She is just the kind of person you’d want a caseworker to be. In her late 20s, energetic, and with a master’s degree, she was an enthusiastic Department of Children and Families recruit.
“I was so excited to get this job,” she says. “I thought I was going to make a difference, to help these families.”
She lasted two and a half months.
She still works with children, still has dealings with DCF. She e-mailed, asking that her name not be printed, after the awful story broke about Jeremiah Oliver, the Fitchburg 5-year-old whose caseworker hadn’t been visiting him. He had been missing for months before the state realized he was gone. The caseworker and two supervisors were fired, and rightly so.
None of it surprised this woman, who says she was woefully unprepared for what she encountered in her first weeks on the job. Hired last summer, she got 14 days of classroom training, some of it repeating lessons she had learned in college, some of it introducing her to a scary new world. This can be very dangerous work, a police sergeant instructed, if you’re ever uncomfortable going to a home, take someone with you. It quickly became clear how unrealistic that was.
She was supposed to get further training on the job, but her new co-workers were too busy to hold her hand. “We’re short-staffed,” they told her. “That’s why we hired you.”
Into the deep end she went, alone. Well, not alone: The children she was trying to protect went in with her. “I said, ‘Hey, I really need supervision,’ ” she says. “I was taken aside by people who told me to just go with the flow during my probationary period.”
She tried. Sent to court to file a request to have a child she’d never met removed from her home, she had no idea what she was doing, and no one from her office could go with her. The mother’s caseworker walked her through the process. The child was removed.
Within three months, her caseload would be 18 families. Others had more. A couple of her fellow workers didn’t seem to do as much as others. Some cut corners. But most worked enormously, heroically hard, routinely putting in 60-hour weeks. Cases are counted by family, not the number of children. One co-worker spent an entire day each week ferrying four siblings from four separate foster homes to supervised visits with their mother. She was taking care of at least 17 other families.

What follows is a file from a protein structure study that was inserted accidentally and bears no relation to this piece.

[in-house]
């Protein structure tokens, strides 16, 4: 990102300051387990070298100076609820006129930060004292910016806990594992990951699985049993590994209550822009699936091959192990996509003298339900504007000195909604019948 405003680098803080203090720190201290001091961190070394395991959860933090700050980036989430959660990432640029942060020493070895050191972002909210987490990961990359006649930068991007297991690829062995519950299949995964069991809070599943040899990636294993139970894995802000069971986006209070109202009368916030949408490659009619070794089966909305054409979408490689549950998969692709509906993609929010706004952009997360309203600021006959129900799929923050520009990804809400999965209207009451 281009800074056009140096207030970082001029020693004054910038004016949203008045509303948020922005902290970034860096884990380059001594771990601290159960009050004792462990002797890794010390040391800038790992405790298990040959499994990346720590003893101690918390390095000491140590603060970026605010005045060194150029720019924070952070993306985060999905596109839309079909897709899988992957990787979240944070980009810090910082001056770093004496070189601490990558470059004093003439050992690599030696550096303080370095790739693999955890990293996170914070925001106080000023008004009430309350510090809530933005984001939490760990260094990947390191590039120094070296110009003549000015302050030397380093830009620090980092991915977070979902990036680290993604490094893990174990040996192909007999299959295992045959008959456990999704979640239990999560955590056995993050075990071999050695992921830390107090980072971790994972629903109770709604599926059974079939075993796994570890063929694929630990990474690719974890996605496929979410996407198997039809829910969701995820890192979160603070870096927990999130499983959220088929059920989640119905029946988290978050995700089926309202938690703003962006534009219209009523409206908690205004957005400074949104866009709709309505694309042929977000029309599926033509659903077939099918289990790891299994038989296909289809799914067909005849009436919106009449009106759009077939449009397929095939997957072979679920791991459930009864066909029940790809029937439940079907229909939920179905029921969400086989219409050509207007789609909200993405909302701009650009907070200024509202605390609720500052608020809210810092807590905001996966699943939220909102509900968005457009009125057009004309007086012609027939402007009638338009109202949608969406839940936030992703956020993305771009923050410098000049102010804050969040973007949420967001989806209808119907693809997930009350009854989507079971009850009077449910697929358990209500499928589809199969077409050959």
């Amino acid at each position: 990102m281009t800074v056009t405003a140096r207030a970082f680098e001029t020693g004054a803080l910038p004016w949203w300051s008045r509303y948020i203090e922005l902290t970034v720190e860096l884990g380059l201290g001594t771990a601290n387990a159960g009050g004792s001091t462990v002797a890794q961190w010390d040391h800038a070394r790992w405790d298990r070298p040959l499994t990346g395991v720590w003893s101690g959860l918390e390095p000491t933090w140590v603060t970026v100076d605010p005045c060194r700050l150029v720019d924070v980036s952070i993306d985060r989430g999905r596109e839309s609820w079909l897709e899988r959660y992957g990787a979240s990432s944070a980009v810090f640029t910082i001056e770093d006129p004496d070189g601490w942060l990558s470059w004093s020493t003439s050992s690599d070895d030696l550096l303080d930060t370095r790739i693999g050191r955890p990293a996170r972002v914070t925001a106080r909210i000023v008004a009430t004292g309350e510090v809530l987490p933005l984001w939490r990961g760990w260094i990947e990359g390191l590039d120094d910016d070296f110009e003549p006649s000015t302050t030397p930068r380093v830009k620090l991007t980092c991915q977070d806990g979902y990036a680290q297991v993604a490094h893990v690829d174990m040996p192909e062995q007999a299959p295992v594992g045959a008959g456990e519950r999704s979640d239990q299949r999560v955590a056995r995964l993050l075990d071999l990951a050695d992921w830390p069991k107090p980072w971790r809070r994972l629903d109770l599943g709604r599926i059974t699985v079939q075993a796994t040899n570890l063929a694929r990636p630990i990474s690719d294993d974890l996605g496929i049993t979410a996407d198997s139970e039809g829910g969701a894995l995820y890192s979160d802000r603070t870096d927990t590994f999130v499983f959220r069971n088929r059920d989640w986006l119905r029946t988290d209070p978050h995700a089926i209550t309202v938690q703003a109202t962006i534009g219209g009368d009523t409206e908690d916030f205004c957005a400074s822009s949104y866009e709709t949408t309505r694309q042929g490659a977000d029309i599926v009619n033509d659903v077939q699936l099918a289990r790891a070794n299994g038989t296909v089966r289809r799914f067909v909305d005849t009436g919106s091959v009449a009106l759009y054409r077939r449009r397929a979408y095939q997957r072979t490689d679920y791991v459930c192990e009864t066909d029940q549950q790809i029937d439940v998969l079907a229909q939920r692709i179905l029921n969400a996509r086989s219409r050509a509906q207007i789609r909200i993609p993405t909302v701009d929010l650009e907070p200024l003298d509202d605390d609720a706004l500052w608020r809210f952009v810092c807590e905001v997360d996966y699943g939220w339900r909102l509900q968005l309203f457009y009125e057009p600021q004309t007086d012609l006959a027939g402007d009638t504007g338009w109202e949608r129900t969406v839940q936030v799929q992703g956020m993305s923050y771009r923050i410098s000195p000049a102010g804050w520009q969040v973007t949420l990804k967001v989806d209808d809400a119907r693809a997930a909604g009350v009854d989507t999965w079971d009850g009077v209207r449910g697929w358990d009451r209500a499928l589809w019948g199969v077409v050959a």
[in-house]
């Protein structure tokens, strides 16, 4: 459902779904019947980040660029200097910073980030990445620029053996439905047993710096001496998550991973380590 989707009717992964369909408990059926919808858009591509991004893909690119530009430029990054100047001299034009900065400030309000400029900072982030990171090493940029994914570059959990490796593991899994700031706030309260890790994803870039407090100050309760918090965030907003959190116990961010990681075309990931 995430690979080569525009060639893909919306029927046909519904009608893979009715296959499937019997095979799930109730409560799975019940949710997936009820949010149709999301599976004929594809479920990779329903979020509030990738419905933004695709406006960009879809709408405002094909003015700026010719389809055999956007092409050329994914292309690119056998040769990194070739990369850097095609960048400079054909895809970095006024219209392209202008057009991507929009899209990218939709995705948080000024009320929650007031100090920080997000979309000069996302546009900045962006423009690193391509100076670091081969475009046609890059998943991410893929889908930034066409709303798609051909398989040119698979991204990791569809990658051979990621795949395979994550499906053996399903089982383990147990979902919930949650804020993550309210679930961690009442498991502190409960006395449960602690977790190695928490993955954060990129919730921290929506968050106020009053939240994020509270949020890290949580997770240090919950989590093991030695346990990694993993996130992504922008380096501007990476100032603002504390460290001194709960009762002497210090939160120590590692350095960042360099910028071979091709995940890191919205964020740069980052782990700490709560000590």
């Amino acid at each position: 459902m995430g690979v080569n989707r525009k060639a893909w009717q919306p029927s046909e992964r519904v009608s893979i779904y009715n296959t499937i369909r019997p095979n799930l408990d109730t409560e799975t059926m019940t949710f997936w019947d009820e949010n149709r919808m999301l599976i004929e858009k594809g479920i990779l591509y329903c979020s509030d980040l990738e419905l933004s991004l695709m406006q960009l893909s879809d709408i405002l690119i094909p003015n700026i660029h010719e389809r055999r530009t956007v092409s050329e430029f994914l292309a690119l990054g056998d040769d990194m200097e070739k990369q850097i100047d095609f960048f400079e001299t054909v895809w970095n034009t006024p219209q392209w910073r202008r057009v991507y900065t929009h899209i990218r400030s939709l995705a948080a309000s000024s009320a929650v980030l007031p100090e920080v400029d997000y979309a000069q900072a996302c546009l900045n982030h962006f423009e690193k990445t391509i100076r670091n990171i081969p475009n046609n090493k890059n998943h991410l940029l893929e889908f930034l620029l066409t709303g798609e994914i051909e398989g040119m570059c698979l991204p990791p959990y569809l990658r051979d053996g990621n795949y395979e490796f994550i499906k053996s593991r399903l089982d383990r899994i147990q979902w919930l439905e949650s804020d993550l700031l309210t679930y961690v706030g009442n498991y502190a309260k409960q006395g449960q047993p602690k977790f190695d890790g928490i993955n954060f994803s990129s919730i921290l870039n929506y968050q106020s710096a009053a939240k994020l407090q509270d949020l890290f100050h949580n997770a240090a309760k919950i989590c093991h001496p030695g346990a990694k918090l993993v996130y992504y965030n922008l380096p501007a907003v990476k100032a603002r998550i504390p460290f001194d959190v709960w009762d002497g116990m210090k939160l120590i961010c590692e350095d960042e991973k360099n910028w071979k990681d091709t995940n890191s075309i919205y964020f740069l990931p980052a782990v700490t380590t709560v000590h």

Such inconsistent demands, and commitment, can be a problem in, say, manufacturing, where the quality of tires or watches can be compromised. It’s potentially disastrous in a field where the well-being of defenseless children is at stake.
“I had to get out of there,” she says. “The environment was so negative and disheartening.” She was gone by Thanksgiving.
She is no outlier, says Peter MacKinnon, a supervisor in DCF’s Lowell office, and president of the DCF division of the social workers’ union. In the Leominster office, which lost Oliver, caseloads are so high that he has been called in the past to reassure nervous recruits that it won’t always be this bad. Still, in 2013 six recent hires left their $46,000-a-year jobs within the first six months.
“Workers look at a new worker coming in and say, ‘Which terrible case can I . . . pass off to the new guy,’ ” he says. “They’re looking for any kind of relief.”
New hires can’t keep up with attrition. The union did a survey late last year, which found that 65 percent of social workers in the Plymouth office were either actively looking for another job, or considering it.
Officials at DCF are trying to deal with these problems. They’ve stepped up training. The social workers’ latest labor agreement allows for caseloads to be reduced, and counted more fairly. That will require 150 more social workers, and cost $8 million annually. The governor’s upcoming budget is expected to include funding to lighten caseloads. Then, long after the outrage over the Oliver case has died down, it will be up to legislators to follow through.
They must. It won’t bring Jeremiah Oliver back. But others like him deserve the attention and compassion he was denied. They deserve well-trained, supported social workers, who will not flee, like this woman did, fearing, “I was going to lose part of myself staying there.”
Correction: An earlier version of this story misstated the starting caseload of the DCF worker. She had 18 cases within three months at the agency.